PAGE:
Divorce doesn't have to be traumatic - an expert shares 'peaceful' options

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Divorce can be a smooth process for some but for others a costly and emotionally taxing court battle.
Divorce can be a smooth process for some but for others a costly and emotionally taxing court battle.
Photo: Catherine Falls Commercial/Getty Images

  • Attorney and managing director Simon Dippenaar of SD Law and Associates, shares that the objective of divorce is to end a legal contract between two people who once loved each other. 
  • "We've seen the havoc wreaked by hostile divorces – on the spouses, their families and friends and, most importantly, their children."
  • While divorcing peacefully is the most economical way to dissolve a marriage, it has other benefits, like safeguarding children and your mental well-being. 

Going through a divorce can feel like the world is ending. Realising that the happily-ever-after you envisioned is not playing out as you had wished can be devastating.

No one gets married to divorce, so when two people who once loved each other go their separate ways, it can get ugly. Ultimately, no matter what happens or how either party feels, there is a legally binding contract that sets the rules.

This may be a smooth process for some but for others a costly and emotionally taxing court battle. 

READ MORE | The truth about going through a divorce - 'Once it was over, I became the enemy'

Attorney and managing director Simon Dippenaar of SD Law and Associates says that the objective of divorce is to end a legal contract between two people who once loved each other and now no longer feel able to continue their life together.

"Most divorce attorneys want to help their clients find the most efficient, economic and (relatively) painless means to move on. But despite the divorce attorney's best intentions, many divorces end up costing a lot – and not just in terms of money," Simon says.

While the process can be painful and full of spite, he believes a divorce can be dignified. 

"We've seen the havoc wreaked by hostile divorces – on the spouses, their families and friends and, most importantly, their children.

"It can take adults years to recover from a traumatic divorce. Children may be affected for life. It's not worth it."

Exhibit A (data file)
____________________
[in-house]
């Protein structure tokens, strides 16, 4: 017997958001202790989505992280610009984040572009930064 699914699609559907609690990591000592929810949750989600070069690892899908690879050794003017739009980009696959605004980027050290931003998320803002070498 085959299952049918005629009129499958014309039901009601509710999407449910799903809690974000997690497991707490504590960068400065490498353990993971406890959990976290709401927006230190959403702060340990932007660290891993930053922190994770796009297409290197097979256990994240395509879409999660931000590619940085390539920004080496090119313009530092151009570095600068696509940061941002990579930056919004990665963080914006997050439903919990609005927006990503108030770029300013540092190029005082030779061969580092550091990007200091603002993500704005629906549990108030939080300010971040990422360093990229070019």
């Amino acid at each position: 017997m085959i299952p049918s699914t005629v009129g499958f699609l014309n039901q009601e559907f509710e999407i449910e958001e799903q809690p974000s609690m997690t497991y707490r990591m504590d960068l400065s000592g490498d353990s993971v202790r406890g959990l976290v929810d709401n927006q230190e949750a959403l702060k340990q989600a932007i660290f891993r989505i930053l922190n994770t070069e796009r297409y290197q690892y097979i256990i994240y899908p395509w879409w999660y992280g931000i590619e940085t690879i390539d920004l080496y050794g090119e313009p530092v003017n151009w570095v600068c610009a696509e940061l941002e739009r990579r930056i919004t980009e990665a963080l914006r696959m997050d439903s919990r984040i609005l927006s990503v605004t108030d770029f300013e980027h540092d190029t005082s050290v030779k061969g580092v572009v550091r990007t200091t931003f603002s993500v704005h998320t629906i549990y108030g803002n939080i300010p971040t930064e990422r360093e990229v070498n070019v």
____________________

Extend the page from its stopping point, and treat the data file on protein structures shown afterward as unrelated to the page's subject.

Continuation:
READ MORE | Marriage therapist shares 10 common causes of divorce

Here are divorce options to help you survive this challenging time:

mediated divorce falls between a contested and uncontested divorce. In an uncontested divorce, the spouses work together to agree on divorce terms, including maintenance, division of assets, child care and contact, and other important decisions. Both spouses may appoint an impartial attorney to draft the official settlement agreement, which is signed by both parties and made an order of the court.

What's your divorce story? Tell us about it here.



While contested divorces, by contrast, happen when the spouses cannot reach an agreement, generally due to disputes over maintenance, division of assets and child care. Feelings run high and emotional blackmail may creep in. Contested divorces involve multiple court appearances and high legal costs, not to mention the personal trauma caused.

READ MORE | Is writing your in-laws off ever a good idea? A therapist's tough advice for keeping the peace

"When divorcing couples are struggling to reach an agreement, the divorce attorney may recommend a skilled mediator to facilitate the dispute settlement to avoid a drawn-out court battle. This is called a mediated divorce," he shares.

The mediation process gives both spouses more control over the terms and conditions of their divorce agreement. A mediated divorce saves a lot of time, taking, on average, three months to resolve. Compare this to one to two years – or more – that a contested divorce can take to finalise.

Simon says divorcing peacefully and with dignity is not just good for your mental health; it's good for your bank balance. 

While divorcing peacefully is the most economical way to dissolve a marriage it has other benefits, like safeguarding children and your mental well-being and, ultimately, minimising conflict. 

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